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15. “Realtime feedback” is at the core of cognitive development.

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15. “Realtime feedback” is at the core of cognitive development.

Because we are largely addicted to the rush that comes from the prediction-outcome dichotomy, feedback can be hugely motivational --if provided in real time. We crave the sustained dopamine rush when we have a string of correct responses. Dopamine levels drops, however, when we are incorrect. We, at lower levels of the brain, accordingly re-map our networks to produce the correct response in order to go back to the dopamine rush because we don't desire the drop in dopamine (Thorsten, 2008). This is of course why video games are so massively popular and why they provide hours of seemingly never-ending motivation, while 10-15 minutes of homework can make learners fall asleep. Most homework does not provide realtime feedback. However, if homework were designed into a video game format that provides realtime feedback, the appeal will be much stronger. Homework has the potential of being addictive if turned into good video game with corrective feedback, if the timing is right, the corrective feedback can be a potent learning experience (Galvan et al., 2006). Players also learn perseverance for their next learning experience with properly times feedback (Gee, 2007). The same goes for classroom experiences. Thankfully, game theory is now being seriously explored in the classroom and is showing highly positive results. This ties in well with Differentiated Instruction, and the provision of choices, which all are highly motivational and are non-coincidentally must closer to real-life experiences than traditional (and often contrived) teaching methods.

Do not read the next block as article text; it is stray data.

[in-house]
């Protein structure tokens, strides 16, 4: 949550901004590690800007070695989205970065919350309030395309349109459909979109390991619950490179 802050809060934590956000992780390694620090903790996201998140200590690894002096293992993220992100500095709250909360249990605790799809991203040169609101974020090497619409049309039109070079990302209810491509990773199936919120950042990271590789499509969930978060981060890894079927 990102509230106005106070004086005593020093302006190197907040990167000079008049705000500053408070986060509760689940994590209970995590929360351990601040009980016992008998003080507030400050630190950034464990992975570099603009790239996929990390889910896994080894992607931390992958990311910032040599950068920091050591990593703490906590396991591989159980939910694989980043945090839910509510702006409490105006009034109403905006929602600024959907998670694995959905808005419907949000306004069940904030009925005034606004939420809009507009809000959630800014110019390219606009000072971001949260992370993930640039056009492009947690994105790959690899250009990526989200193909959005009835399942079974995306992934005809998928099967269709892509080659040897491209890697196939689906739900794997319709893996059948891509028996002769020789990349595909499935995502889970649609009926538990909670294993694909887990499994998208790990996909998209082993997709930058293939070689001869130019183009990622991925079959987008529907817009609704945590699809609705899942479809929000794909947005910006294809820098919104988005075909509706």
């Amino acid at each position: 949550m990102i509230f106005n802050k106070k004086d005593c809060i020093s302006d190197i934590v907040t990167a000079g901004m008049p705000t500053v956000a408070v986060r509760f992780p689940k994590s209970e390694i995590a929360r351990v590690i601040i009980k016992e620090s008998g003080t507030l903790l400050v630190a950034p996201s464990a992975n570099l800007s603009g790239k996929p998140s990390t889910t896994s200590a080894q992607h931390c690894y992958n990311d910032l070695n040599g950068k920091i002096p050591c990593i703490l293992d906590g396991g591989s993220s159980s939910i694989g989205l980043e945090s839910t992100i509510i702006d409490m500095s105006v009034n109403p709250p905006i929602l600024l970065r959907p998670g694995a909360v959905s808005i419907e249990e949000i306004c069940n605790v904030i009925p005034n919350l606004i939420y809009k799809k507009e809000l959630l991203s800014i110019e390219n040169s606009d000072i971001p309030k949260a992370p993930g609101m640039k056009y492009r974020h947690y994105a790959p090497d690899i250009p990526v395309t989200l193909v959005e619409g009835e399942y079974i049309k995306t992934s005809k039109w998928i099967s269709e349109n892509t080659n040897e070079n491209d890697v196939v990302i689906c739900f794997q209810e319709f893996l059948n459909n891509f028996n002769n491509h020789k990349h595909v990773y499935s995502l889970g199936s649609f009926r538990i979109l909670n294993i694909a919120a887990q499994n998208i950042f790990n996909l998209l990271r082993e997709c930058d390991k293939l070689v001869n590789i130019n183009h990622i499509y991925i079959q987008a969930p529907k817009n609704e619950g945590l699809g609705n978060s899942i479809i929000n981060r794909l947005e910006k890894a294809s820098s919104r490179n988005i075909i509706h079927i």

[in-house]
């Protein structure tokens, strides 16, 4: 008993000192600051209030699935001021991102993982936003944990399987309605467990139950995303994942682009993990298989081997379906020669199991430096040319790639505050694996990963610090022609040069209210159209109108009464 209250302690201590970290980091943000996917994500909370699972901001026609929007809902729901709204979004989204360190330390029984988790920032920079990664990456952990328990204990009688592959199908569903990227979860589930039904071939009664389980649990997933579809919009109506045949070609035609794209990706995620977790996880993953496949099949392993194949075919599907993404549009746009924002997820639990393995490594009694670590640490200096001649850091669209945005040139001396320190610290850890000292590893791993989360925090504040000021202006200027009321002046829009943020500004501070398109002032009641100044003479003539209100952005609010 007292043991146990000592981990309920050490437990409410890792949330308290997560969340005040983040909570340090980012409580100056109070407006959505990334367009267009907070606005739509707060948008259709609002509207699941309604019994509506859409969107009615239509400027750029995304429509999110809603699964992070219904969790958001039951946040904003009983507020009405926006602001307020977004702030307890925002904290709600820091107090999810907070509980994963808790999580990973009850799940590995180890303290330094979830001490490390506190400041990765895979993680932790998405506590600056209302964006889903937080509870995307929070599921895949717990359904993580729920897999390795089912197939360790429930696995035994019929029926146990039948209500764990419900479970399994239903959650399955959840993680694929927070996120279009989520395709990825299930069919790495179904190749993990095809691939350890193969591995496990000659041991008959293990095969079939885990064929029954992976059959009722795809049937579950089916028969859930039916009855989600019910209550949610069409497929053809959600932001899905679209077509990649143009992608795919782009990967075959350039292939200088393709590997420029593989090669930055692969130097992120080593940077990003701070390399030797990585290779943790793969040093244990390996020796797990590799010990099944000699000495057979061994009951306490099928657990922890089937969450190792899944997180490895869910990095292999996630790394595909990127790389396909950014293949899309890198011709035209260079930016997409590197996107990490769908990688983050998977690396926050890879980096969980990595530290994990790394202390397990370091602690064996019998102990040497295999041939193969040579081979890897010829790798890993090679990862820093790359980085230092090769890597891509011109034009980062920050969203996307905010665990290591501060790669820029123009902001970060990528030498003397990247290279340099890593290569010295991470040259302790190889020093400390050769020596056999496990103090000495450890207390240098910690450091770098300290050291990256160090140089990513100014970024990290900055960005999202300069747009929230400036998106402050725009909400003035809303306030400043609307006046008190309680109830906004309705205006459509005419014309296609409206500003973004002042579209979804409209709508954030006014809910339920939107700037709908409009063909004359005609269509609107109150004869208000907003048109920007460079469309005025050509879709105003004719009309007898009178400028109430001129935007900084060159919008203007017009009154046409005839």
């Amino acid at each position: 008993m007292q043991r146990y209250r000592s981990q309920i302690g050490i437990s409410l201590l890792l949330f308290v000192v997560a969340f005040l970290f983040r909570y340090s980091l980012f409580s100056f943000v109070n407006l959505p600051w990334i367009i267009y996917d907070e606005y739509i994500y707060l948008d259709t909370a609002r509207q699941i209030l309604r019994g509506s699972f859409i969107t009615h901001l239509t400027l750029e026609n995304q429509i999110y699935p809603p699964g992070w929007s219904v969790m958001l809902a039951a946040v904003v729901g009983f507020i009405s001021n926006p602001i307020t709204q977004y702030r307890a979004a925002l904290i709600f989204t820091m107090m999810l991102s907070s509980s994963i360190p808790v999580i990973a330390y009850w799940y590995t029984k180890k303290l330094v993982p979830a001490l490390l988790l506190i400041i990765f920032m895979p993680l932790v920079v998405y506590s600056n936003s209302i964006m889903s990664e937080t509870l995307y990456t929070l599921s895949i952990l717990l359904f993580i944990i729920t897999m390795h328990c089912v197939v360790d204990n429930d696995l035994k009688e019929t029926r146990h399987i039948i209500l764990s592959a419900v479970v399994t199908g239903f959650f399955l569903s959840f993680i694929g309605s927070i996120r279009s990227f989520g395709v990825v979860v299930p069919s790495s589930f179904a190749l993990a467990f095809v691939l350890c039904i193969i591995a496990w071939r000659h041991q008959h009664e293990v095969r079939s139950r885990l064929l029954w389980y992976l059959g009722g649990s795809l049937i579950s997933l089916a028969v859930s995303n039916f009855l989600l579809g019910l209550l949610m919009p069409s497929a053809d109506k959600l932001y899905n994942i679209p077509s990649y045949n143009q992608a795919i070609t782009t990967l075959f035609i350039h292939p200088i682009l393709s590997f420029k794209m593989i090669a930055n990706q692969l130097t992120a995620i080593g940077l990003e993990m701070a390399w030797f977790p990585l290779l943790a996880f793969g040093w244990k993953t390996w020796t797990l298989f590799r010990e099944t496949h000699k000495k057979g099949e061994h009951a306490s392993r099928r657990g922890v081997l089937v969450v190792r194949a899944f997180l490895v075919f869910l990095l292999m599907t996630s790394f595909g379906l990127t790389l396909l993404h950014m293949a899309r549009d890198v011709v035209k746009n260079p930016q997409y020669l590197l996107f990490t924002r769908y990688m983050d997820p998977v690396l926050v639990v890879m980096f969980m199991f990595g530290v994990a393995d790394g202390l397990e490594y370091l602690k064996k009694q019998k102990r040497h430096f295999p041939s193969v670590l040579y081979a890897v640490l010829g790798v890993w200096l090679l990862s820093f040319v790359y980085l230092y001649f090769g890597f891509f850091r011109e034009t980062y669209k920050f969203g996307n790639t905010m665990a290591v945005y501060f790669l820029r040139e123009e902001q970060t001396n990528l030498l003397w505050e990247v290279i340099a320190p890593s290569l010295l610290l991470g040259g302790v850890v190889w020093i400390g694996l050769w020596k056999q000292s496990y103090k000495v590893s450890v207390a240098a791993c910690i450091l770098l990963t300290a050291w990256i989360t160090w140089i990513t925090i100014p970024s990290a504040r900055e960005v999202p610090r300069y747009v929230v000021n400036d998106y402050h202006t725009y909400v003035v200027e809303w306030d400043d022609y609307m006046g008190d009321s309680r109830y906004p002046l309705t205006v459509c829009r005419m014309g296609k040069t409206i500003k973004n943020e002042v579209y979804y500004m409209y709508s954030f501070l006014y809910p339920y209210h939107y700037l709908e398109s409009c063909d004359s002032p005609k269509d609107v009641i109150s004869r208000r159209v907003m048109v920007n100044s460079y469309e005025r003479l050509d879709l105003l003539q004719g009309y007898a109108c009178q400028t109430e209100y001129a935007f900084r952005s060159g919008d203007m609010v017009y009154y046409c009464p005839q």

Q. Identify a few real-time feedback contexts and a few delayed feed-back contexts. What can you do to implement more realtime feedback for your students both inside of the classroom and outside of the classroom?

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